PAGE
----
Back in the day when I was a TV reporter looking for my first job, the ONLY way to get a full-time job in the field was to pay your dues as an “intern”—which meant working lots of hours GRATEFULLY and for free.
In fact, my initial “interview” at a TV station in Milwaukee was a 10 hour unpaid, food-deprived day where I produced a news report for the 5 and 10 o’clock news and nobody even told me about the cafeteria upstairs. While I was bitter they tried to starve me, I was so stinkin’ happy to get the chance to work all day for free and yes, I got the gig.
Whole industries (magazines, media, financial services, insurance, movies, etc) have been oiled by this free labor for decades. That is until two interns at Fox Searchlight Pictures working on the film Black Swan filed a lawsuit claiming their employer broke the law by not paying them. More suits in other industries quickly followed. And, while the Black Swan decision was later overturned by the U.S. 2nd Circuit Court of Appeals, the damage was done to internships. Lawyers told clients “tread carefully and pay them!!” and from where I sit, it's still good advice.
Summer interns are certainly a time-honored tradition. It’s a potent cocktail of altruism mixed with budgeting limitations and an abundance of small business tasks (plus they're are a great way to test future prospective employees). Many people like me had internships shape their professional lives. But if you're thinking of giving your neighbor’s 18-year-old daughter a foot-in-the-door while getting the office caught up on filing and data entry without considering the possible legal ramifications, think again. The waters are turbid thanks to those lawsuits and you need to understand the risks.
Like any other Department of Labor (DOL) rule under the Fair Labor Standards Act (FLSA), there is a seven-factor analysis called the Primary Beneficiary Test to determine whether summer staff can really work for free. Fact Sheet #71: Internship Programs Under The Fair Labor Standards Act from the Department of Labor explains that "Courts have identified the following seven factors as part of the test:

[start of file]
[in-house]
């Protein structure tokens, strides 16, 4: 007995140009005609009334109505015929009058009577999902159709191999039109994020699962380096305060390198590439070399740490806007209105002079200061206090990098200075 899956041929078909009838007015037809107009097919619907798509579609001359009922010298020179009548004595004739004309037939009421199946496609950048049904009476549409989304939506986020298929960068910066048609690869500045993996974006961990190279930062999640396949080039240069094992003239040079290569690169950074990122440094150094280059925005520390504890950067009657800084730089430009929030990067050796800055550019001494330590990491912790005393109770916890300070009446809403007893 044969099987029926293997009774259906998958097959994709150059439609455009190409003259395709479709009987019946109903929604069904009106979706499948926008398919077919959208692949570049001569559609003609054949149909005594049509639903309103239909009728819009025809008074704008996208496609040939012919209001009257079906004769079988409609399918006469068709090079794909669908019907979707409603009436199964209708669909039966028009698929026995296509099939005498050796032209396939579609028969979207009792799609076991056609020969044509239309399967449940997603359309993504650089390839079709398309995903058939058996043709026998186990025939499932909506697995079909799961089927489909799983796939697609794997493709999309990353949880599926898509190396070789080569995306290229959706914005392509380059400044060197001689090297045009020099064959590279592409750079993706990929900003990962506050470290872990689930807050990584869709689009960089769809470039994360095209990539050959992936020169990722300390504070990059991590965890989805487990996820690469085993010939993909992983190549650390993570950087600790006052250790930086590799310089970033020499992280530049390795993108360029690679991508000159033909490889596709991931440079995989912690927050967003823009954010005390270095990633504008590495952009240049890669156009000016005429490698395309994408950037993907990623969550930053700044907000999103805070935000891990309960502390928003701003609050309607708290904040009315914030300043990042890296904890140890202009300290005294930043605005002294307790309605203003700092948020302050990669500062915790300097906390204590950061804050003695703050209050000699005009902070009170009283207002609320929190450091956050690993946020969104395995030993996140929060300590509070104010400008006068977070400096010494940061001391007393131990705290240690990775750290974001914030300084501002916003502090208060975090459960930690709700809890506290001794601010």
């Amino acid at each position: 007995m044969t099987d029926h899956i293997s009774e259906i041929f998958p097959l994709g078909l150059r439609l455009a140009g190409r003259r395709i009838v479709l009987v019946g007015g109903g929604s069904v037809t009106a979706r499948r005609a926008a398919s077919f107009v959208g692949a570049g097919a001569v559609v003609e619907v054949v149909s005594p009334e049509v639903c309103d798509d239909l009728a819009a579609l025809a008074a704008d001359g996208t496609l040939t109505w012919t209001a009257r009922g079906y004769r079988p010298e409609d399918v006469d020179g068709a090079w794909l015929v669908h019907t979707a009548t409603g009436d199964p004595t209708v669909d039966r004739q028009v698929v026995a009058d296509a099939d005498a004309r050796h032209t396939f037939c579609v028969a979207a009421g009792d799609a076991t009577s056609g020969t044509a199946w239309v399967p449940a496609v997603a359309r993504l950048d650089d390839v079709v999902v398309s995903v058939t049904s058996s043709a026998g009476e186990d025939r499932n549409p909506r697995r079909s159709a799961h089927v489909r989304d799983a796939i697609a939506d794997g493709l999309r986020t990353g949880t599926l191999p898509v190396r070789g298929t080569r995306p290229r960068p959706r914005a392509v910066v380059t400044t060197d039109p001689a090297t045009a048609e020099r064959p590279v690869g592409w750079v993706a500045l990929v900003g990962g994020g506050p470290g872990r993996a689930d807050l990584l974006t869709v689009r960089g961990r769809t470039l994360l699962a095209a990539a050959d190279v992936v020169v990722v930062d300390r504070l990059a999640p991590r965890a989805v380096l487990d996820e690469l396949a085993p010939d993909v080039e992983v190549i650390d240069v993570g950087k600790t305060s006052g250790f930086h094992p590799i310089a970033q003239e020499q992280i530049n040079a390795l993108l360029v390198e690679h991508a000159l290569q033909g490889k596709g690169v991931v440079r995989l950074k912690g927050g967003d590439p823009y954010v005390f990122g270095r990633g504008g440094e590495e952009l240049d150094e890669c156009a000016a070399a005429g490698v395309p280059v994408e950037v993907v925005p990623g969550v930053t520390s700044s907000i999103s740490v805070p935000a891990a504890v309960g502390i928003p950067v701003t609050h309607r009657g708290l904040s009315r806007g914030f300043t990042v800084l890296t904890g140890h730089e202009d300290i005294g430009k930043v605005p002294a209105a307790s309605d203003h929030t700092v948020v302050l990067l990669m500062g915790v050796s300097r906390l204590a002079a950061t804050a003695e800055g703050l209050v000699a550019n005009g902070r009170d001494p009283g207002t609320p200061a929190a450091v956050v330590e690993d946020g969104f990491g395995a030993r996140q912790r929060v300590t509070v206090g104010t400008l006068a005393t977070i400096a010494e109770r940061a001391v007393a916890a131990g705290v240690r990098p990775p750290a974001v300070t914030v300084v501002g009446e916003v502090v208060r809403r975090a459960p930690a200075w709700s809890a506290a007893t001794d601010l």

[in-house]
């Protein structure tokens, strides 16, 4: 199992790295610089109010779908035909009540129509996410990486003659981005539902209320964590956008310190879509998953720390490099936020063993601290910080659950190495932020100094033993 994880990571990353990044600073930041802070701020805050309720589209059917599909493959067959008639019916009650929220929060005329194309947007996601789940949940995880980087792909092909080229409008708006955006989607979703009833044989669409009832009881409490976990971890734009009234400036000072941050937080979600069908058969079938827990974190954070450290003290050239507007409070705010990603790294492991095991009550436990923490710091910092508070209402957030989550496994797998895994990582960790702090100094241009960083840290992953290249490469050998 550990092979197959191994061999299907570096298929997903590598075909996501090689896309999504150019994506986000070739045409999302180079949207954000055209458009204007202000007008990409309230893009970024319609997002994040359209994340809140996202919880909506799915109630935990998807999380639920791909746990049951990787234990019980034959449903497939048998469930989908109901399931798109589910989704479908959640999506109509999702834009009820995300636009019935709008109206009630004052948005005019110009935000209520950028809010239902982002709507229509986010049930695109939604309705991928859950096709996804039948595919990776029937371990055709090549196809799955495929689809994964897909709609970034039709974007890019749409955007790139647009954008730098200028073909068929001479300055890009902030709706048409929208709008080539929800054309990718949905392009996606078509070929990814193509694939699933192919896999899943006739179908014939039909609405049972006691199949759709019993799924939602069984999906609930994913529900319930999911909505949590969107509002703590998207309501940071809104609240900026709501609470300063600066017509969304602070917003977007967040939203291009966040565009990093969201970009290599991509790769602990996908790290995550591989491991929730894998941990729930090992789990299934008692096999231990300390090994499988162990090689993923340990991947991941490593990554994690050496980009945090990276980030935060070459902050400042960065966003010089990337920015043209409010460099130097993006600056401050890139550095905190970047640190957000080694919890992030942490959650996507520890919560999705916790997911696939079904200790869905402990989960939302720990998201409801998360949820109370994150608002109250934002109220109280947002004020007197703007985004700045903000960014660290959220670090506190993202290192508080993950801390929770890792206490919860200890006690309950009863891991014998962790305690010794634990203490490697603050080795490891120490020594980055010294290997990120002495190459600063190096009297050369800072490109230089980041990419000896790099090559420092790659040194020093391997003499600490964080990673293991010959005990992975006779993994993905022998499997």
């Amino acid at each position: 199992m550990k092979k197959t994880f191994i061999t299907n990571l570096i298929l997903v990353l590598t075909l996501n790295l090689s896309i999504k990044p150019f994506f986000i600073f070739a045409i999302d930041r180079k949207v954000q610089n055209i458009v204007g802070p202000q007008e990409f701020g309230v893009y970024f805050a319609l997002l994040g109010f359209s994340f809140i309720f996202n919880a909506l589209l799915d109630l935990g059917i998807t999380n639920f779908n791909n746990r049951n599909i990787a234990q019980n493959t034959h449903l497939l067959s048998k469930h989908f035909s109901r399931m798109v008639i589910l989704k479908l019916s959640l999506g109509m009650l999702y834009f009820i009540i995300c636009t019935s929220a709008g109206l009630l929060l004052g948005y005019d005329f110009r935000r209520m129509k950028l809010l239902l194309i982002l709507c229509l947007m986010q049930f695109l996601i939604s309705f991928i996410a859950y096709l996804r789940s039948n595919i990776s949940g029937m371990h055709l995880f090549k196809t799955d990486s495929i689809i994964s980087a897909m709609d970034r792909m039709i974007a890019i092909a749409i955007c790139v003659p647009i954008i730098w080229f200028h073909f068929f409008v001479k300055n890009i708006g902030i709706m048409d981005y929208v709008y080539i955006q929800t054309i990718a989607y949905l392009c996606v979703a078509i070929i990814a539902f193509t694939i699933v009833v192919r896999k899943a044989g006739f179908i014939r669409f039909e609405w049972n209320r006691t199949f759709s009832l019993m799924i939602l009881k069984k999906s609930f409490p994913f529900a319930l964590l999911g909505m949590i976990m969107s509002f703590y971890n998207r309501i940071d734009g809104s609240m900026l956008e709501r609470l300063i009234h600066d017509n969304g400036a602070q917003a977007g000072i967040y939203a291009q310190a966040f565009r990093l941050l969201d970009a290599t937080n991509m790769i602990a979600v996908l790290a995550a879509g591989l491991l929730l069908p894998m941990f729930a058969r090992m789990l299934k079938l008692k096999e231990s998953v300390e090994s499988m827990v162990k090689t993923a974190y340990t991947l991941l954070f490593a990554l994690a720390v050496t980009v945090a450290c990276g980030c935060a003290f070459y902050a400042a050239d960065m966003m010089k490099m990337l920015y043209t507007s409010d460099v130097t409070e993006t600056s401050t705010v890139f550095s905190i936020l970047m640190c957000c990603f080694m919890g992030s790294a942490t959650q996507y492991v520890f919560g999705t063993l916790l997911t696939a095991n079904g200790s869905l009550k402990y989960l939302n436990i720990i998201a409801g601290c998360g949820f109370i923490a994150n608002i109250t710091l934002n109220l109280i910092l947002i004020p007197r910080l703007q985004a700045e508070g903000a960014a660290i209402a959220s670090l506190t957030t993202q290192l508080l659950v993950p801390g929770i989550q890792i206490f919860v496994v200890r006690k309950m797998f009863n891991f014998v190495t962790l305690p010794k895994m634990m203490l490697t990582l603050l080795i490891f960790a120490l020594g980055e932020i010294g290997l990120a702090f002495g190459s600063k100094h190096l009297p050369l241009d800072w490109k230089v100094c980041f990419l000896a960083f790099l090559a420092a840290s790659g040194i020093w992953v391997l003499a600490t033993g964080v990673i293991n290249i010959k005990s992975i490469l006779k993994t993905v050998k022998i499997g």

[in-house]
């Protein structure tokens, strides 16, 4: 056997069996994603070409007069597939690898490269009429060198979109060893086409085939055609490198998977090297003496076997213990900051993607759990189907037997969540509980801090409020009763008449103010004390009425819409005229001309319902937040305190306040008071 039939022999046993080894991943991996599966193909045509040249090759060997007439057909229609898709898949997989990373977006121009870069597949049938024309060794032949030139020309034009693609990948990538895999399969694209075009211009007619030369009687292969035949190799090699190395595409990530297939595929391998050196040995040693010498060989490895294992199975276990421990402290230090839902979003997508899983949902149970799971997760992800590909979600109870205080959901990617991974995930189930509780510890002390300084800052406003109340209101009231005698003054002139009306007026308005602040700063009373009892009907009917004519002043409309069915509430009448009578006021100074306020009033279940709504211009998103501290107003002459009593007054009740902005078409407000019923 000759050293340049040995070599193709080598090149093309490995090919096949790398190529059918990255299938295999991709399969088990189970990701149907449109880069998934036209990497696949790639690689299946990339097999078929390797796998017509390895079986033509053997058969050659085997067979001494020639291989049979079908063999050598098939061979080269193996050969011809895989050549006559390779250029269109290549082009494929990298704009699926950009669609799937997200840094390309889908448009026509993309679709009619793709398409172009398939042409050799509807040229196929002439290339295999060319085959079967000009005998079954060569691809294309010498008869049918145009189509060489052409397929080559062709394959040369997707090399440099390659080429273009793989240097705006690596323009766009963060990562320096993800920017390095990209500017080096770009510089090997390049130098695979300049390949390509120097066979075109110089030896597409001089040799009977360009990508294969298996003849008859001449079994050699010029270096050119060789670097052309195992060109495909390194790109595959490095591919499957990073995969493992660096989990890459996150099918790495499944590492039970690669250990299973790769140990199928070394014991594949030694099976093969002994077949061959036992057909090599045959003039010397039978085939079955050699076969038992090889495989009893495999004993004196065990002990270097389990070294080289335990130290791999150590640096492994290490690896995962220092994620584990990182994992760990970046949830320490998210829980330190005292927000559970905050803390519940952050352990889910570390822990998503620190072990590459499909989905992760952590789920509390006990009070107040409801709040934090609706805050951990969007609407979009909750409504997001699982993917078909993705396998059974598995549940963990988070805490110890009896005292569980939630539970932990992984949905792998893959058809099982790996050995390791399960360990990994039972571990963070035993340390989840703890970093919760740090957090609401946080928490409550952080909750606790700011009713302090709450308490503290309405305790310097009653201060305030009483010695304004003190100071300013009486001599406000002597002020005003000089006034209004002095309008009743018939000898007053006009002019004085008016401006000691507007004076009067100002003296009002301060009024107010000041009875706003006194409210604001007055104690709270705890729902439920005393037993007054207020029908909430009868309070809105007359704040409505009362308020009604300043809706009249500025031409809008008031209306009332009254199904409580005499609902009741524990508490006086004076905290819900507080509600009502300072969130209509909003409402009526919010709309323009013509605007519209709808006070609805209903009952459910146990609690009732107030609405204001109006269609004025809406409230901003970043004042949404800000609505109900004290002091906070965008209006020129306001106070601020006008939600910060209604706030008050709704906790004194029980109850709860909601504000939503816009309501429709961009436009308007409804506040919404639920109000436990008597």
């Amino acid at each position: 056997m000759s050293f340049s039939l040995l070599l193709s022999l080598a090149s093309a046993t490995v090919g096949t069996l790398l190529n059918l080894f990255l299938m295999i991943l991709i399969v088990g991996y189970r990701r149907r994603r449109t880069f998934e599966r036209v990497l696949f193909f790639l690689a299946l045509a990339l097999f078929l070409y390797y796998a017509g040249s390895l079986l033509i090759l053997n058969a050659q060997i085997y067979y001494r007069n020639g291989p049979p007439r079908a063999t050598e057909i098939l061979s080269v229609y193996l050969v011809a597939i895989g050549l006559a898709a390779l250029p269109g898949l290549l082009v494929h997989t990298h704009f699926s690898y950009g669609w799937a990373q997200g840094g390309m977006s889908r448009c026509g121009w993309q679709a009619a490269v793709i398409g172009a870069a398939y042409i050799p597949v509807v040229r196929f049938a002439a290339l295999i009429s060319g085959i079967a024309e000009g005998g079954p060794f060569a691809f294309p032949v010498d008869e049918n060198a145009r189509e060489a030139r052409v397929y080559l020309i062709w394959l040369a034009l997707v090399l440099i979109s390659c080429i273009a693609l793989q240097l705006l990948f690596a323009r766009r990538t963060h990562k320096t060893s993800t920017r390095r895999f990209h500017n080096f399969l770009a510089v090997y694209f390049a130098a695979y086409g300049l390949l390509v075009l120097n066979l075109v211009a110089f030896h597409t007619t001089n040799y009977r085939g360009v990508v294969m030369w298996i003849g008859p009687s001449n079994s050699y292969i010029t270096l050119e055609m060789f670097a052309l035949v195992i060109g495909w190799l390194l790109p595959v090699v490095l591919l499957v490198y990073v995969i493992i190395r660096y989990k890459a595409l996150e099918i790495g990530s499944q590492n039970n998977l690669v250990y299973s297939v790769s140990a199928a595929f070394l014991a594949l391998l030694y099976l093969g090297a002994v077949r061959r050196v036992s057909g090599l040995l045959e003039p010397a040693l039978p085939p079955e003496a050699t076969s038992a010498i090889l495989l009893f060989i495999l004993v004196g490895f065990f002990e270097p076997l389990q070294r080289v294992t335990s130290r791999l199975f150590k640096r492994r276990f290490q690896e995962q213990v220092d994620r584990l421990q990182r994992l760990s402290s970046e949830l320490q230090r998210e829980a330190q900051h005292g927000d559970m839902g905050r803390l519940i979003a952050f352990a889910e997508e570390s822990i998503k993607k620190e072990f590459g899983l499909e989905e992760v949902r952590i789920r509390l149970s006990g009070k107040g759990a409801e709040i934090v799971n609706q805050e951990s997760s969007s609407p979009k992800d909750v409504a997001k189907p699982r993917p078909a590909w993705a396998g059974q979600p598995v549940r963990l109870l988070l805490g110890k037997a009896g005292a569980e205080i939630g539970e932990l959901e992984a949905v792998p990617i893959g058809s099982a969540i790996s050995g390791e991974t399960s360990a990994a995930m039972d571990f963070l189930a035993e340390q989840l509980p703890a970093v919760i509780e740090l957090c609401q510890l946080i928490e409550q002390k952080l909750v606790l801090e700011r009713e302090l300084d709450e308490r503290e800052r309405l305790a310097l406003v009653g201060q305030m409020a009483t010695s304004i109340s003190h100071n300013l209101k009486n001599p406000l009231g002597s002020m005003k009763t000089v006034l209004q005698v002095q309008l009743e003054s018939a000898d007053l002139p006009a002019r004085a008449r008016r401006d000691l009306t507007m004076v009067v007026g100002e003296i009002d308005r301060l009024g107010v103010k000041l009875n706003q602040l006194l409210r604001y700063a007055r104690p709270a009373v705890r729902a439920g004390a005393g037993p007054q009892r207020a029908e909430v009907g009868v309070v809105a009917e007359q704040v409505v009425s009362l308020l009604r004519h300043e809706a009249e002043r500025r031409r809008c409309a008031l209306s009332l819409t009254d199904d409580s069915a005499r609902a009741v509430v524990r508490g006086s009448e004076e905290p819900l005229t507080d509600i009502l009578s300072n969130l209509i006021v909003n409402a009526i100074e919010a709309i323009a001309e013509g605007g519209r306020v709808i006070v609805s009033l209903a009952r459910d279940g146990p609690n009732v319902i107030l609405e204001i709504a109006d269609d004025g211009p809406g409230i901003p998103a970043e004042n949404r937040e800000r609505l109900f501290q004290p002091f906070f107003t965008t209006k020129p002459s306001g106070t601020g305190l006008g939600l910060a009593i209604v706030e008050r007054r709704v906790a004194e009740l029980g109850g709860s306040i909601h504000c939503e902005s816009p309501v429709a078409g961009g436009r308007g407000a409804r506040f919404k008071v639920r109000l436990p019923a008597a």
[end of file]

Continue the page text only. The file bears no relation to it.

The extent to which the intern and the employer clearly understand that there is no expectation of compensation. Any promise of compensation, express or implied, suggests that the intern is an employee—and vice versa.
The extent to which the internship provides training that would be similar to that which would be given in an educational environment, including the clinical and other hands-on training provided by educational institutions.
The extent to which the internship is tied to the intern’s formal education program by integrated coursework or the receipt of academic credit.
The extent to which the internship accommodates the intern’s academic commitments by corresponding to the academic calendar.
The extent to which the internship’s duration is limited to the period in which the internship provides the intern with beneficial learning.
The extent to which the intern’s work complements, rather than displaces, the work of paid employees while providing significant educational benefits to the intern.
The extent to which the intern and the employer understand that the internship is conducted without entitlement to a paid job at the conclusion of the internship."
On the one hand these factors seem to weigh much more in favor of the employer than a couple of years ago. But #6 is super tricky because it requires that the intern receive more out of the experience than the employer.
That is what we lawyers call malleable -- and malleable = risky.
Worse yet the DOL confirms the test is open to interpretation: “No single factor is determinative, and the analysis always depends on the unique circumstances of each case.” This vague declaration and that phrase “To the extent to which” could provide wiggle-room for would-be plaintiffs. Here is the link to a fact sheet if you want to check it out yourself.
Also, you can’t forget local government’s role in the matter. Many states, municipalities, and counties are becoming very active in issues of wage and hours so even if you pass muster with the DOL, you may have another issue somewhere else.
So what’s the safest route? Unless your Company has a very structured internship program and interns receive credit directly from a school (meaning you as the employer are dealing with the university or other agency by providing reporting, etc) you should probably pay them minimum wage.
Don’t forget that in Arizona you must also provide them with paid sick time.
I hear your groaning already.
Internship programs offer amazing benefits to both the employer and the intern. Please don’t shy away from them but make sure you are thinking through the issues. Feel free to reach out if you have any questions.